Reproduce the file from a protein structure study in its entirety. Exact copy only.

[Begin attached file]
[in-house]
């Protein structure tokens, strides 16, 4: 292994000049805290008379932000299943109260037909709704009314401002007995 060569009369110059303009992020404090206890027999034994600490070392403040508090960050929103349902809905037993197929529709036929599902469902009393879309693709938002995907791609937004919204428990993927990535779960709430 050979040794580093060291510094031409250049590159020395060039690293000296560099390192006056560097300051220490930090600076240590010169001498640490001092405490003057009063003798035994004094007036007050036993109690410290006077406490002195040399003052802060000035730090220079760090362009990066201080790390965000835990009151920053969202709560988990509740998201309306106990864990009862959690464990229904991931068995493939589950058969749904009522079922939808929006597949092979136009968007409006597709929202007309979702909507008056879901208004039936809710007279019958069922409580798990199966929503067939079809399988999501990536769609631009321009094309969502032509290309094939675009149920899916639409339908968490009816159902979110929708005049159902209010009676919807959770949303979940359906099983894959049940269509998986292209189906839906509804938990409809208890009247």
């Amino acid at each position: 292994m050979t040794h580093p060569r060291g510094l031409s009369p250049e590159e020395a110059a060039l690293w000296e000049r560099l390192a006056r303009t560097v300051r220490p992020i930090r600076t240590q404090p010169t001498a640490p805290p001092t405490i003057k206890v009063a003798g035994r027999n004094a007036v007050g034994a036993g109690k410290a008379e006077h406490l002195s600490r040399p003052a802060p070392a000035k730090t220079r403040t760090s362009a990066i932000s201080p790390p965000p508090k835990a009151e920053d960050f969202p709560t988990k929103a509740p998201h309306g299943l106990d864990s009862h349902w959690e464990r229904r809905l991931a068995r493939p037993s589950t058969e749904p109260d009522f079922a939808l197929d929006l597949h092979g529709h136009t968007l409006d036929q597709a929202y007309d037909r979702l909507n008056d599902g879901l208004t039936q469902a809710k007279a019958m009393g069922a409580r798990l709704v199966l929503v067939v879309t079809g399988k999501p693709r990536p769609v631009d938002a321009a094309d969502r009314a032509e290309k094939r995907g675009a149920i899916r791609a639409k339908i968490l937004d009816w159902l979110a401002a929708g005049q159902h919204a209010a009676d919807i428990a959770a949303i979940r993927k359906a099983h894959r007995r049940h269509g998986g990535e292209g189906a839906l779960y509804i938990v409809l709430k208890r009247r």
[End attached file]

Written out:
[in-house]
């Protein structure tokens, strides 16, 4: 292994000049805290008379932000299943109260037909709704009314401002007995 060569009369110059303009992020404090206890027999034994600490070392403040508090960050929103349902809905037993197929529709036929599902469902009393879309693709938002995907791609937004919204428990993927990535779960709430 050979040794580093060291510094031409250049590159020395060039690293000296560099390192006056560097300051220490930090600076240590010169001498640490001092405490003057009063003798035994004094007036007050036993109690410290006077406490002195040399003052802060000035730090220079760090362009990066201080790390965000835990009151920053969202709560988990509740998201309306106990864990009862959690464990229904991931068995493939589950058969749904009522079922939808929006597949092979136009968007409006597709929202007309979702909507008056879901208004039936809710007279019958069922409580798990199966929503067939079809399988999501990536769609631009321009094309969502032509290309094939675009149920899916639409339908968490009816159902979110929708005049159902209010009676919807959770949303979940359906099983894959049940269509998986292209189906839906509804938990409809208890009247």
């Amino acid at each position: 292994m050979t040794h580093p060569r060291g510094l031409s009369p250049e590159e020395a110059a060039l690293w000296e000049r560099l390192a006056r303009t560097v300051r220490p992020i930090r600076t240590q404090p010169t001498a640490p805290p001092t405490i003057k206890v009063a003798g035994r027999n004094a007036v007050g034994a036993g109690k410290a008379e006077h406490l002195s600490r040399p003052a802060p070392a000035k730090t220079r403040t760090s362009a990066i932000s201080p790390p965000p508090k835990a009151e920053d960050f969202p709560t988990k929103a509740p998201h309306g299943l106990d864990s009862h349902w959690e464990r229904r809905l991931a068995r493939p037993s589950t058969e749904p109260d009522f079922a939808l197929d929006l597949h092979g529709h136009t968007l409006d036929q597709a929202y007309d037909r979702l909507n008056d599902g879901l208004t039936q469902a809710k007279a019958m009393g069922a409580r798990l709704v199966l929503v067939v879309t079809g399988k999501p693709r990536p769609v631009d938002a321009a094309d969502r009314a032509e290309k094939r995907g675009a149920i899916r791609a639409k339908i968490l937004d009816w159902l979110a401002a929708g005049q159902h919204a209010a009676d919807i428990a959770a949303i979940r993927k359906a099983h894959r007995r049940h269509g998986g990535e292209g189906a839906l779960y509804i938990v409809l709430k208890r009247r």